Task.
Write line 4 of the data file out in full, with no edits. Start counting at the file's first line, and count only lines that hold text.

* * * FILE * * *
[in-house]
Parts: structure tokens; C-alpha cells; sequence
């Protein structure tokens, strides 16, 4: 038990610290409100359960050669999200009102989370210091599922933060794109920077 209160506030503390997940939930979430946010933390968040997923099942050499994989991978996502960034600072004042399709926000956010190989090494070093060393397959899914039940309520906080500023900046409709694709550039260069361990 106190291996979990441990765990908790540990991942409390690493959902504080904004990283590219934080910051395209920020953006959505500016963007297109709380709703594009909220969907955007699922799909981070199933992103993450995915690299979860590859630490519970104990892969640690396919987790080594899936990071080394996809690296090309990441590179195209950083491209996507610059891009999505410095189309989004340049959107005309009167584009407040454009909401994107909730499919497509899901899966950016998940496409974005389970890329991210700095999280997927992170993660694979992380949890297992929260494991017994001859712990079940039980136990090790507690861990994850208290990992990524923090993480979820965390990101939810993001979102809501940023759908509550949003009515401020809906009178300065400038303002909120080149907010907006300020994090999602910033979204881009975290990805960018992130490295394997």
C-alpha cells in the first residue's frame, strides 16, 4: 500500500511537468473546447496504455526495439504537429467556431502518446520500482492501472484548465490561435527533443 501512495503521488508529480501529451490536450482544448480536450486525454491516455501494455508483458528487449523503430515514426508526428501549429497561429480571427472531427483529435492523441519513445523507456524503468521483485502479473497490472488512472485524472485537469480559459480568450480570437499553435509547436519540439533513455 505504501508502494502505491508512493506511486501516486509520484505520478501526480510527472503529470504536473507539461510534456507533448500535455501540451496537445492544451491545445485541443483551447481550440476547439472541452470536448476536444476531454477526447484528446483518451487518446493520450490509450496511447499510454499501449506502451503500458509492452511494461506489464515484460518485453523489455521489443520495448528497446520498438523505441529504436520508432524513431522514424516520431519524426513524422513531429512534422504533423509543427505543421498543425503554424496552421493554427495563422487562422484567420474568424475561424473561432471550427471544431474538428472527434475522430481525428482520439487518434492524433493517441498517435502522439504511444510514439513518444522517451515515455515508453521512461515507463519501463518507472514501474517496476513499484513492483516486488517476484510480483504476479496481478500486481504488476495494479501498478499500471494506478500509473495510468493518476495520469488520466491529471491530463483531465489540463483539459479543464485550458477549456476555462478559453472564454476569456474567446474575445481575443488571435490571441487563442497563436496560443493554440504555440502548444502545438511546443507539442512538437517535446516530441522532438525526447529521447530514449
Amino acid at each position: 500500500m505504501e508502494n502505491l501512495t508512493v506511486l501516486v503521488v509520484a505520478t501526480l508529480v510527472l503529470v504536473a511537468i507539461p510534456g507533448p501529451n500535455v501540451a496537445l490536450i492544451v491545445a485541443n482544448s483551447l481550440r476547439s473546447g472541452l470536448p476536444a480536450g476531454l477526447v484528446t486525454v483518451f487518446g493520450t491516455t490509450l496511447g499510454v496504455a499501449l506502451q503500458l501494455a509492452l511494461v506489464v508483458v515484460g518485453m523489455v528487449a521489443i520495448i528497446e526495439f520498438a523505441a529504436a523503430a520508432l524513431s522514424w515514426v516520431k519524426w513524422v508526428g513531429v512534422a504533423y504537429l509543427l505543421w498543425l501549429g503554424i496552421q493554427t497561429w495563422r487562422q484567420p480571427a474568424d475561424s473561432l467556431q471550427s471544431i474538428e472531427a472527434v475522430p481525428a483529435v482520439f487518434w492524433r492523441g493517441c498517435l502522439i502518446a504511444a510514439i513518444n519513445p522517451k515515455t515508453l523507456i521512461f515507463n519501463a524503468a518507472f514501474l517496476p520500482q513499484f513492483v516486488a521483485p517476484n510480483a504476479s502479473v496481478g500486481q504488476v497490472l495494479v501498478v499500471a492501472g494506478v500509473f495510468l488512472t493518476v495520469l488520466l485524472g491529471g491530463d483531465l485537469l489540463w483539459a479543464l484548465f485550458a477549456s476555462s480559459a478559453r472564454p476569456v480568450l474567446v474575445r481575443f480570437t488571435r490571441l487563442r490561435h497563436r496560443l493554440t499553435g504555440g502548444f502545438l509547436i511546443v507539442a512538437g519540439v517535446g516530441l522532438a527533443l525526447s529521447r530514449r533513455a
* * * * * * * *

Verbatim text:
C-alpha cells in the first residue's frame, strides 16, 4: 500500500511537468473546447496504455526495439504537429467556431502518446520500482492501472484548465490561435527533443 501512495503521488508529480501529451490536450482544448480536450486525454491516455501494455508483458528487449523503430515514426508526428501549429497561429480571427472531427483529435492523441519513445523507456524503468521483485502479473497490472488512472485524472485537469480559459480568450480570437499553435509547436519540439533513455 505504501508502494502505491508512493506511486501516486509520484505520478501526480510527472503529470504536473507539461510534456507533448500535455501540451496537445492544451491545445485541443483551447481550440476547439472541452470536448476536444476531454477526447484528446483518451487518446493520450490509450496511447499510454499501449506502451503500458509492452511494461506489464515484460518485453523489455521489443520495448528497446520498438523505441529504436520508432524513431522514424516520431519524426513524422513531429512534422504533423509543427505543421498543425503554424496552421493554427495563422487562422484567420474568424475561424473561432471550427471544431474538428472527434475522430481525428482520439487518434492524433493517441498517435502522439504511444510514439513518444522517451515515455515508453521512461515507463519501463518507472514501474517496476513499484513492483516486488517476484510480483504476479496481478500486481504488476495494479501498478499500471494506478500509473495510468493518476495520469488520466491529471491530463483531465489540463483539459479543464485550458477549456476555462478559453472564454476569456474567446474575445481575443488571435490571441487563442497563436496560443493554440504555440502548444502545438511546443507539442512538437517535446516530441522532438525526447529521447530514449